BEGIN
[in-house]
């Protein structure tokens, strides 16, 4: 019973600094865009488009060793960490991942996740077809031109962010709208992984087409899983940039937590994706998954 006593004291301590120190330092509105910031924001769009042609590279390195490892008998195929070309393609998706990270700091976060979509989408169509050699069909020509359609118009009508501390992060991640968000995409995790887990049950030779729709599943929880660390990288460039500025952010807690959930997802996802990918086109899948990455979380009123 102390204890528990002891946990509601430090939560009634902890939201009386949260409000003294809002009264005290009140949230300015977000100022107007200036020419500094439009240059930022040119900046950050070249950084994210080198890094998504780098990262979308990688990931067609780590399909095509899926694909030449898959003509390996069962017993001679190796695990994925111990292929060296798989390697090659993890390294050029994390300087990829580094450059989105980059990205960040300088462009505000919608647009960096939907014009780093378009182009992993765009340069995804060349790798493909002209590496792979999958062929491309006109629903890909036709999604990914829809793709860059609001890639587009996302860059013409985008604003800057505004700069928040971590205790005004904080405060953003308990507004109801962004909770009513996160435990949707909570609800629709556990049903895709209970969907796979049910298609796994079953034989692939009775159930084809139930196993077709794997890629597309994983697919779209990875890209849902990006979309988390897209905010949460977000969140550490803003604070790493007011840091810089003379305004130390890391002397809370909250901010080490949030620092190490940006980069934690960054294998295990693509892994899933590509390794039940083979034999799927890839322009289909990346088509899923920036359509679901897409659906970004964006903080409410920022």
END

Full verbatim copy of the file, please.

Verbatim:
[in-house]
């Protein structure tokens, strides 16, 4: 019973600094865009488009060793960490991942996740077809031109962010709208992984087409899983940039937590994706998954 006593004291301590120190330092509105910031924001769009042609590279390195490892008998195929070309393609998706990270700091976060979509989408169509050699069909020509359609118009009508501390992060991640968000995409995790887990049950030779729709599943929880660390990288460039500025952010807690959930997802996802990918086109899948990455979380009123 102390204890528990002891946990509601430090939560009634902890939201009386949260409000003294809002009264005290009140949230300015977000100022107007200036020419500094439009240059930022040119900046950050070249950084994210080198890094998504780098990262979308990688990931067609780590399909095509899926694909030449898959003509390996069962017993001679190796695990994925111990292929060296798989390697090659993890390294050029994390300087990829580094450059989105980059990205960040300088462009505000919608647009960096939907014009780093378009182009992993765009340069995804060349790798493909002209590496792979999958062929491309006109629903890909036709999604990914829809793709860059609001890639587009996302860059013409985008604003800057505004700069928040971590205790005004904080405060953003308990507004109801962004909770009513996160435990949707909570609800629709556990049903895709209970969907796979049910298609796994079953034989692939009775159930084809139930196993077709794997890629597309994983697919779209990875890209849902990006979309988390897209905010949460977000969140550490803003604070790493007011840091810089003379305004130390890391002397809370909250901010080490949030620092190490940006980069934690960054294998295990693509892994899933590509390794039940083979034999799927890839322009289909990346088509899923920036359509679901897409659906970004964006903080409410920022």